As many of you may have noticed, company cafeterias in Japan have dramatically changed in recent years. The interior designs and atmosphere have become sophisticated, but the biggest change has been the food itself. Originally, the main purpose of a company cafeteria was to eliminate the inconvenience of going out for lunch and to provide employees with the place to rest.

Recently, however, as lifestyle-related disease prevention has been taken more seriously, a body fat & weight scale manufacturer’s best practice drew nationwide attention. The meals provided at the company cafeteria have helped the employees with successfully controlling their weight. Registered dietitians at the company were largely responsible for the success: they planned, cooked and provided low-calorie and tasty meals containing a lot of veggies for the cafeteria. Some of those menus were published as a series of books containing recipes from the company’s cafeteria, and the series has sold over 5 million copies so far. This success story was eventually made into a movie. Not only has the health appliance manufacturer gained a higher reputation, but the company also expanded into the food-service business.

Following the company’s success, other companies began to upgrade their company cafeteria. In the previous century, they valued quantity rather than quality in company and school cafeterias; well-balanced nutrition and tastiness were secondary. At the company I visited, I heard that in addition to improving the content of the meals, they have recently redesigned the interior of the cafeteria so that they could use it for office parties and for entertaining their clients. The company now regards its cafeteria as a place for creating values.

In 21st century Japan, society has evolved to where we tend to choose quality over quantity and seek new values. I think I saw an example of such a change in values in this today’s company cafeteria.

Reported by Yukari Aoike, Sugahara Institute

Middle-aged women commonly become ill with stress

Released on EurekAlert! On June 3, 2013

In four out of ten cases, long-term stress suffered by women leads to some form of physical complaint. This is shown by a study of 1,500 women carried out at the Sahlgrenska Academy, University of Gothenburg, Sweden.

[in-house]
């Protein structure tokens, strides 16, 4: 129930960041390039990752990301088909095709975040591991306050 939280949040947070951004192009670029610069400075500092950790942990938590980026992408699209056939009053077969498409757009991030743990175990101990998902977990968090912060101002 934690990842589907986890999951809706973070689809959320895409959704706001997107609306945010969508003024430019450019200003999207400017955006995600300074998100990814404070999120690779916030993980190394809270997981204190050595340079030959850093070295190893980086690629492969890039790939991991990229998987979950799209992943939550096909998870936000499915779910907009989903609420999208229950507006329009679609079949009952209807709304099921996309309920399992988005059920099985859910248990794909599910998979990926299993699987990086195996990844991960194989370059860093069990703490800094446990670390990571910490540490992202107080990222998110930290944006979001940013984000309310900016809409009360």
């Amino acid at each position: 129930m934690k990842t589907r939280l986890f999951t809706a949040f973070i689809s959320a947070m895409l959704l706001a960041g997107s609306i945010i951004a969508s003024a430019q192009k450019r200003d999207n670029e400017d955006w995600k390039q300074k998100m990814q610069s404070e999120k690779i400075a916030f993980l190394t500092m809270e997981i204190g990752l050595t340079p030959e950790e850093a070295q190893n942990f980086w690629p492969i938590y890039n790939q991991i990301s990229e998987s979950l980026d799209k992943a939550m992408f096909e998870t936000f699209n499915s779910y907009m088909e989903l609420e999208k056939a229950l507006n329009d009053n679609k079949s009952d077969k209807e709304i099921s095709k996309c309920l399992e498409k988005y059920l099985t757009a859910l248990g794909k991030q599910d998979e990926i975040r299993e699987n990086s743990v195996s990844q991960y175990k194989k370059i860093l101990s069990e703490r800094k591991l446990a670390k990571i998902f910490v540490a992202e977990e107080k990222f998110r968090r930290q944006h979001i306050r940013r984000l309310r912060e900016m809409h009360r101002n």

Within the Population Study of Women in Gothenburg, researchers at the University of Gothenburg’s Sahlgrenska Academy have followed around 1,500 women since the late 1960s.

The latest study within the project, which focuses primarily on stress linked to psychosomatic symptoms, showed that one in five middle-aged women had experienced constant or frequent stress during the last five years. The experience of stress was highest within the 40 to 60 age range, and those women who were stressed were more often single and/or smokers.

Among those women who reported stress, 40 percent had psychosomatic symptoms in the form of aches and pain in their muscles and joints, 28 percent suffered from headaches or migraines, and the same proportion reported gastrointestinal complaints.

“Even when the results have been adjusted for smoking, BMI and physical activity, we can see a clear link between perceived stress and an increased incidence of psychosomatic symptoms,” says Dominique Hange, researcher at the Sahlgrenska Academy, University of Gothenburg.

Of those women who experienced long-term stress but who did not report any stress-related problems when the study began in 1968-69, 27 percent had new symptoms in the form of muscular and joint pain when they were followed up 12 years later, and around 15 percent experienced new complaints in the form of headaches and/or gastrointestinal problems.

“Since 1968, women’s lifestyles have changed in many ways,” continues Dominique Hange. “For example, many more women now work outside the home. Naturally, these changes can affect the experience of stress. But although we’ve used exactly the same question ever since 1968, we can’t take it for granted that the term ‘stress’ has exactly the same meaning today. It might also be more socially accepted today to acknowledge one’s experience of stress.”